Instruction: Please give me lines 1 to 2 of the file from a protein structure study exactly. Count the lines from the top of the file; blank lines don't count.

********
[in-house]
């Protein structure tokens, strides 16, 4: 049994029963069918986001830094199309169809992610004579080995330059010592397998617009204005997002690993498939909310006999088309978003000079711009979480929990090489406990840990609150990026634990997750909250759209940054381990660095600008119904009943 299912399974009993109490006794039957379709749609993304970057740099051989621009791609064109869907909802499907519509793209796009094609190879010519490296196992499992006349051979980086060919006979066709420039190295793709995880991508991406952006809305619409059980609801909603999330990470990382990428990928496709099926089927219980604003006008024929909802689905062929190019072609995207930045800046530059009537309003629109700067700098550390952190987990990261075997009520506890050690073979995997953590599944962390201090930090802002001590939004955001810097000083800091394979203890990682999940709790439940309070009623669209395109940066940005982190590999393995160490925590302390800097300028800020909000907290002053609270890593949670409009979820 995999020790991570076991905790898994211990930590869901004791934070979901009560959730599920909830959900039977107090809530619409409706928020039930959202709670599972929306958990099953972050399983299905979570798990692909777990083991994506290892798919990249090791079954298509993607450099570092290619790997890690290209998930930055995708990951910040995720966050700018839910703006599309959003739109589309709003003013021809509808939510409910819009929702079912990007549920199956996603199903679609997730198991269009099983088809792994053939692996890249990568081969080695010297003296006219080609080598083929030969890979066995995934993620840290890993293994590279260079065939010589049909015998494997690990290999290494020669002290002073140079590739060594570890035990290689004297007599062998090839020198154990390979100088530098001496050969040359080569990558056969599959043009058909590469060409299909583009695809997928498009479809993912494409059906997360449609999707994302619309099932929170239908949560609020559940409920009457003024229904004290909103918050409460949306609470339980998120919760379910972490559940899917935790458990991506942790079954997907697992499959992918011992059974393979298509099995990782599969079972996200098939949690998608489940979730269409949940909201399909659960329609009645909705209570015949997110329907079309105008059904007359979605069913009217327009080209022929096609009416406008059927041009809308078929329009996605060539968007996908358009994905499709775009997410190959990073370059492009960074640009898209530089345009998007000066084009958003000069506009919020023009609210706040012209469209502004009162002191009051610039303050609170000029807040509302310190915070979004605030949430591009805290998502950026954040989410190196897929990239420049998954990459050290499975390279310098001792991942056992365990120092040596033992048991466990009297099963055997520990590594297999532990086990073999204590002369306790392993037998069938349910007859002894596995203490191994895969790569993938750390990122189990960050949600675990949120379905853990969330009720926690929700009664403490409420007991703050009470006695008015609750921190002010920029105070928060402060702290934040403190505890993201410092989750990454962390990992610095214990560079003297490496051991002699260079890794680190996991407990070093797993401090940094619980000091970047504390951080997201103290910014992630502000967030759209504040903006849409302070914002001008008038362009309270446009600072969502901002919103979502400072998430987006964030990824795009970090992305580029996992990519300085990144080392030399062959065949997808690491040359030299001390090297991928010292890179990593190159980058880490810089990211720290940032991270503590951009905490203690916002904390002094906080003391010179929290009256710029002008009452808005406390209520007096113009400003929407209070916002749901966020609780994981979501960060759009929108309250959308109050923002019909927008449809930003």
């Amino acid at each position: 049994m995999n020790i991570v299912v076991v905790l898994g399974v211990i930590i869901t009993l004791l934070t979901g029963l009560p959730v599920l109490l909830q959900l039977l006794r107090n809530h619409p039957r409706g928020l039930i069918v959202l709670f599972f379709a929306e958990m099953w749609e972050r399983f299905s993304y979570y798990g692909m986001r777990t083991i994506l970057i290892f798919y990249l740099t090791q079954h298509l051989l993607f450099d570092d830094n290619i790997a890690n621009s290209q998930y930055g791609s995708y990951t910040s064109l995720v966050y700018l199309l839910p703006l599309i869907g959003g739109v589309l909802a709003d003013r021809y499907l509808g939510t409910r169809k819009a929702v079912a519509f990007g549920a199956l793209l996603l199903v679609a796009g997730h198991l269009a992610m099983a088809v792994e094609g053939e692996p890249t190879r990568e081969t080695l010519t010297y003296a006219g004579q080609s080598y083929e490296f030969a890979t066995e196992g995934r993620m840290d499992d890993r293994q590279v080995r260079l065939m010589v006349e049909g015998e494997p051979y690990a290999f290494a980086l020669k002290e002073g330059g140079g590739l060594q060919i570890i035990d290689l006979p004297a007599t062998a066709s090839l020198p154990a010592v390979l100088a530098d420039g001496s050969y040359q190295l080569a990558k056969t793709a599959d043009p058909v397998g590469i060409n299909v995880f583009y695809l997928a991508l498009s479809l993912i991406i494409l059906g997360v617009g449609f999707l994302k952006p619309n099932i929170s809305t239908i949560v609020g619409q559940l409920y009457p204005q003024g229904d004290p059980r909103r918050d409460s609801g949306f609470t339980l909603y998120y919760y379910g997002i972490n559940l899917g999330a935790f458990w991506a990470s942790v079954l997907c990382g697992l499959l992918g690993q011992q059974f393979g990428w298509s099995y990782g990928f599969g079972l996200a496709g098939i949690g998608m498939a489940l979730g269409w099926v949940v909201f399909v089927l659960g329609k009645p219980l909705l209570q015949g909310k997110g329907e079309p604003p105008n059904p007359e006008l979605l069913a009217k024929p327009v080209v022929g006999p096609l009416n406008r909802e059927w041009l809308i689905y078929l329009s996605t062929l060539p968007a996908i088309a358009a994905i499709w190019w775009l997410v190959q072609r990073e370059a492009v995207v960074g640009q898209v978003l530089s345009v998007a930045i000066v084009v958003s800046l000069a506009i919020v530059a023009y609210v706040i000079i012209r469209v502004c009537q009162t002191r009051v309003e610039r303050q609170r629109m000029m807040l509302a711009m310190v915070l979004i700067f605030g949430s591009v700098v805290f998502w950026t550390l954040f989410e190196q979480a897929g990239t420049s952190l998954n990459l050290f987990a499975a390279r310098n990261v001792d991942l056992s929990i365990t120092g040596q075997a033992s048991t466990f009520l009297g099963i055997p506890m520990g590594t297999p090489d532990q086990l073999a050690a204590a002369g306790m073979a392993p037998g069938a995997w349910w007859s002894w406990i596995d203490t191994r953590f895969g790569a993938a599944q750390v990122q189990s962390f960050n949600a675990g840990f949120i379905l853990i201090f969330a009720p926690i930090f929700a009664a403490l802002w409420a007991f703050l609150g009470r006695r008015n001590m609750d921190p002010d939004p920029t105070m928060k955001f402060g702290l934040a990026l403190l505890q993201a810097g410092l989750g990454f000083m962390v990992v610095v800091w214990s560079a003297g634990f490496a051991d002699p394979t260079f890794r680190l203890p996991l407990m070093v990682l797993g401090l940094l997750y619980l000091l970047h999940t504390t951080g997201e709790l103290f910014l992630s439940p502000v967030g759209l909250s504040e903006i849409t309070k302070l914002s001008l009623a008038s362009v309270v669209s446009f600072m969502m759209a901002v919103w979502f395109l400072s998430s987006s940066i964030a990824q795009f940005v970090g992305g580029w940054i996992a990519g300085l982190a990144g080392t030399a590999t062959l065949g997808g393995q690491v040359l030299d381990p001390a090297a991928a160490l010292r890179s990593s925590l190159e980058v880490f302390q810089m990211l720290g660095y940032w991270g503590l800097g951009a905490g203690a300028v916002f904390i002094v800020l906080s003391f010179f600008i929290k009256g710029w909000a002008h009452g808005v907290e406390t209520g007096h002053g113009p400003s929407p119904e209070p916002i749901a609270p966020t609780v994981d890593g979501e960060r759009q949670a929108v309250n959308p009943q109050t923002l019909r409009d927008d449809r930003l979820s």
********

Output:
[in-house]
């Protein structure tokens, strides 16, 4: 049994029963069918986001830094199309169809992610004579080995330059010592397998617009204005997002690993498939909310006999088309978003000079711009979480929990090489406990840990609150990026634990997750909250759209940054381990660095600008119904009943 299912399974009993109490006794039957379709749609993304970057740099051989621009791609064109869907909802499907519509793209796009094609190879010519490296196992499992006349051979980086060919006979066709420039190295793709995880991508991406952006809305619409059980609801909603999330990470990382990428990928496709099926089927219980604003006008024929909802689905062929190019072609995207930045800046530059009537309003629109700067700098550390952190987990990261075997009520506890050690073979995997953590599944962390201090930090802002001590939004955001810097000083800091394979203890990682999940709790439940309070009623669209395109940066940005982190590999393995160490925590302390800097300028800020909000907290002053609270890593949670409009979820 995999020790991570076991905790898994211990930590869901004791934070979901009560959730599920909830959900039977107090809530619409409706928020039930959202709670599972929306958990099953972050399983299905979570798990692909777990083991994506290892798919990249090791079954298509993607450099570092290619790997890690290209998930930055995708990951910040995720966050700018839910703006599309959003739109589309709003003013021809509808939510409910819009929702079912990007549920199956996603199903679609997730198991269009099983088809792994053939692996890249990568081969080695010297003296006219080609080598083929030969890979066995995934993620840290890993293994590279260079065939010589049909015998494997690990290999290494020669002290002073140079590739060594570890035990290689004297007599062998090839020198154990390979100088530098001496050969040359080569990558056969599959043009058909590469060409299909583009695809997928498009479809993912494409059906997360449609999707994302619309099932929170239908949560609020559940409920009457003024229904004290909103918050409460949306609470339980998120919760379910972490559940899917935790458990991506942790079954997907697992499959992918011992059974393979298509099995990782599969079972996200098939949690998608489940979730269409949940909201399909659960329609009645909705209570015949997110329907079309105008059904007359979605069913009217327009080209022929096609009416406008059927041009809308078929329009996605060539968007996908358009994905499709775009997410190959990073370059492009960074640009898209530089345009998007000066084009958003000069506009919020023009609210706040012209469209502004009162002191009051610039303050609170000029807040509302310190915070979004605030949430591009805290998502950026954040989410190196897929990239420049998954990459050290499975390279310098001792991942056992365990120092040596033992048991466990009297099963055997520990590594297999532990086990073999204590002369306790392993037998069938349910007859002894596995203490191994895969790569993938750390990122189990960050949600675990949120379905853990969330009720926690929700009664403490409420007991703050009470006695008015609750921190002010920029105070928060402060702290934040403190505890993201410092989750990454962390990992610095214990560079003297490496051991002699260079890794680190996991407990070093797993401090940094619980000091970047504390951080997201103290910014992630502000967030759209504040903006849409302070914002001008008038362009309270446009600072969502901002919103979502400072998430987006964030990824795009970090992305580029996992990519300085990144080392030399062959065949997808690491040359030299001390090297991928010292890179990593190159980058880490810089990211720290940032991270503590951009905490203690916002904390002094906080003391010179929290009256710029002008009452808005406390209520007096113009400003929407209070916002749901966020609780994981979501960060759009929108309250959308109050923002019909927008449809930003």